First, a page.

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Nicholas van Hoogstraten (born Nicholas Hoogstraten on 25 February 1945) is a controversial British businessman and real estate magnate. In 1968 he was convicted of paying a gang to attack a business associate.[1] In 2002 he was sentenced to 10 years for the manslaughter of a business rival. The verdict was overturned on appeal but in 2005 he was ordered to pay the victim's family £6 million in a civil case. On 3 July 2009, The Times of London reported that he had changed his name by deed poll to Adolph von Hessen.[2]

He is estimated to be worth over £500million. His assets in property and farming alone are estimated to be worth over £200million.[3]

Contents

Life

He was born Nicholas Marcel Hoogstraten in Shoreham-by-Sea, the working-class son of a shipping agent. His mother was of German and English heritage, his father was of Dutch and French heritage.[citation needed] He says he was educated at a local Jesuit school, but is known to have attended Blessed Robert Southwell Catholic School in Goring-by-Sea, now known as Chatsmore Catholic High School. He left school in 1962 and joined the merchant navy for a year. He began his property business in the Bahamas with an initial investment of £1,000 realised from the sale of his stamp collection.[1]

He subsequently returned to Great Britain later in the 1960s with purchases in London and Brighton. In an article in the Observer, he was said to have been an associate of Peter Rachman[4], although Rachman died the year Hoogstraten left school. By 1968 he was reportedly Britain's youngest millionaire (aged 23) with a portfolio of over 300 properties, but the same year he began serving a four-year sentence in prison, for paying a gang to throw a grenade[1] into the house of Rev Braunstein, a Jewish leader whose eldest son owed him £2,000.[5] Of the incident he has said: "It seems a bit distasteful to me now," he says, "but back then when I was young . . . these weren't anarchists, they were businessmen, respectable people."[1]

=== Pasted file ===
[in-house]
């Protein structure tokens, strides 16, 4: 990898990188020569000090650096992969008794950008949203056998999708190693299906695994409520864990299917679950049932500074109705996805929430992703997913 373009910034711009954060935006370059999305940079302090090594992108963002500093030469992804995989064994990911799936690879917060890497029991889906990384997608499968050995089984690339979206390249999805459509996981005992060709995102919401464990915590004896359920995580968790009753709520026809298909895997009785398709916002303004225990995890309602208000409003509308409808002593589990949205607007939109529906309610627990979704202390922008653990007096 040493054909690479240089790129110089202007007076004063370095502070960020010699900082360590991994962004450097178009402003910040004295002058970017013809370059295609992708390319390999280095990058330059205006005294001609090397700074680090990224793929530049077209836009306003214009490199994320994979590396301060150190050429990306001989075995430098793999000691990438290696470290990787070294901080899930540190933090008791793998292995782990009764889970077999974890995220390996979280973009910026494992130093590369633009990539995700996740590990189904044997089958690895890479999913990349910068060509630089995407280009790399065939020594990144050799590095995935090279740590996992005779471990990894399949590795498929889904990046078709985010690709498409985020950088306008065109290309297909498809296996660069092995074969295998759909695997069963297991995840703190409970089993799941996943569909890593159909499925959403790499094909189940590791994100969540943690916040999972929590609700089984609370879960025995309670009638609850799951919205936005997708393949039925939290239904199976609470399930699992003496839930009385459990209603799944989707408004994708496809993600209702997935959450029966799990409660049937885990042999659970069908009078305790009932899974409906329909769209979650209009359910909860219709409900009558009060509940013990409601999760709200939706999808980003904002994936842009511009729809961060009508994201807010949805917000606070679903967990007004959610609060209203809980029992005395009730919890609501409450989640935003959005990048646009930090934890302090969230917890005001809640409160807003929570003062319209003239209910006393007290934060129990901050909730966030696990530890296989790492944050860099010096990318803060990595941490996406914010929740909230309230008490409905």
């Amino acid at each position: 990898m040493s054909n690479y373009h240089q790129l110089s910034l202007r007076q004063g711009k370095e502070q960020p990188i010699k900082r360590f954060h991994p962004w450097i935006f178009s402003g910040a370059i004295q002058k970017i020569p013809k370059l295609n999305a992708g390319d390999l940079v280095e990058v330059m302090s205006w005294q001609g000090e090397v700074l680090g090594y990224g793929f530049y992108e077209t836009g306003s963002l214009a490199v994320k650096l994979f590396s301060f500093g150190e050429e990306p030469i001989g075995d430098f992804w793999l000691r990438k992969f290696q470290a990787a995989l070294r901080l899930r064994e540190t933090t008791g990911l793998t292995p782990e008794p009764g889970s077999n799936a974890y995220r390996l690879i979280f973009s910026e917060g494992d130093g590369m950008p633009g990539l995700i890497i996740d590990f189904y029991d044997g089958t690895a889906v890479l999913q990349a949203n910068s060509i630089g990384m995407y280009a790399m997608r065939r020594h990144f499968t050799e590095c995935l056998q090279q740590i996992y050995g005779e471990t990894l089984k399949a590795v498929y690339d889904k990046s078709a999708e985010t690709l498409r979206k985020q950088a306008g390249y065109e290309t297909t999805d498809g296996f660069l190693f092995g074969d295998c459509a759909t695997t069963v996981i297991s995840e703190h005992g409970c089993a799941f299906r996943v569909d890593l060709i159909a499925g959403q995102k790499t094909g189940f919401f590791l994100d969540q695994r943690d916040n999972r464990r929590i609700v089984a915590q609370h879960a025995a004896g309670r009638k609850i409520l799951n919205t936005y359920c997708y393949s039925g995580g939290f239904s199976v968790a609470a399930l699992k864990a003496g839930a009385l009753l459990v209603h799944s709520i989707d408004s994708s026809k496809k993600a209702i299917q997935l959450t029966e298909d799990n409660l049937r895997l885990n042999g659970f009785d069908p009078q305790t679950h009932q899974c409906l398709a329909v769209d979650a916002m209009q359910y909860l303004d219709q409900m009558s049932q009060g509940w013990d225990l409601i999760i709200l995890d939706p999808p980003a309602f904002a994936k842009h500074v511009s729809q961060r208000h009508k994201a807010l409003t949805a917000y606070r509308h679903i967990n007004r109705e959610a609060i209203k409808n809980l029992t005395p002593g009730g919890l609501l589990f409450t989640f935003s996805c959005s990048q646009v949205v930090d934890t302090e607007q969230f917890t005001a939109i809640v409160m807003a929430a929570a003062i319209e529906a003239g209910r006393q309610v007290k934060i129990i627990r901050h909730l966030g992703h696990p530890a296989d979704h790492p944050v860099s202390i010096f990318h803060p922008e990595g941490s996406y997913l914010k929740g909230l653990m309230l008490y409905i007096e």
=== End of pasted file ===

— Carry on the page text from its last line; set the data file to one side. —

He was also jailed on eight counts of handling stolen goods and in 1972 given a further 15 months for bribing prison officers to smuggle him luxuries. “I ran Wormwood Scrubs when I was in there,” he has said.[5]

By 1980 he owned over 2,000 properties. He later sold the majority of his housing, investing in other fields outside Britain, including mining interests in Nigeria and later Zimbabwe.

He is frequently interviewed in the Courtlands Hotel which he has "close connections with", but which is legally owned by his children.[6]

He was fined £1,500 in 2001 for contempt of court after telling the opposing counsel: “You dirty bastard . . . in due course, you are going to have it.”[7]

Mohammed Raja case

In July 2002, van Hoogstraten was sentenced to ten years' imprisonment for the manslaughter of Mohammed Raja, after being found not guilty of murder: a jury at the Old Bailey decided that "although he wanted Mr Raja harmed, he had not wanted him murdered".[8] This conviction was quashed in July by Judge Sir Stephen Mitchell who agreed that "there was no foundation for a manslaughter case."[9] On 19 December 2005 the family of Raja, in a civil action against van Hoogstraten, were awarded £6 million by Mr Justice Lightman, after the court found that the balance of probabilities was "that the recruitment of the two thugs was for the purpose of murdering Mr Raja and not merely frightening or hurting him".[10] Mr van Hoogstraten is not held to be guilty of Mr Raja's murder or manslaughter under British criminal law: this requires proof beyond reasonable doubt rather than on balance of probabilities. Mr van Hoogstraten is alleged to have told the BBC that Mr Raja's family "will never get a penny".[11]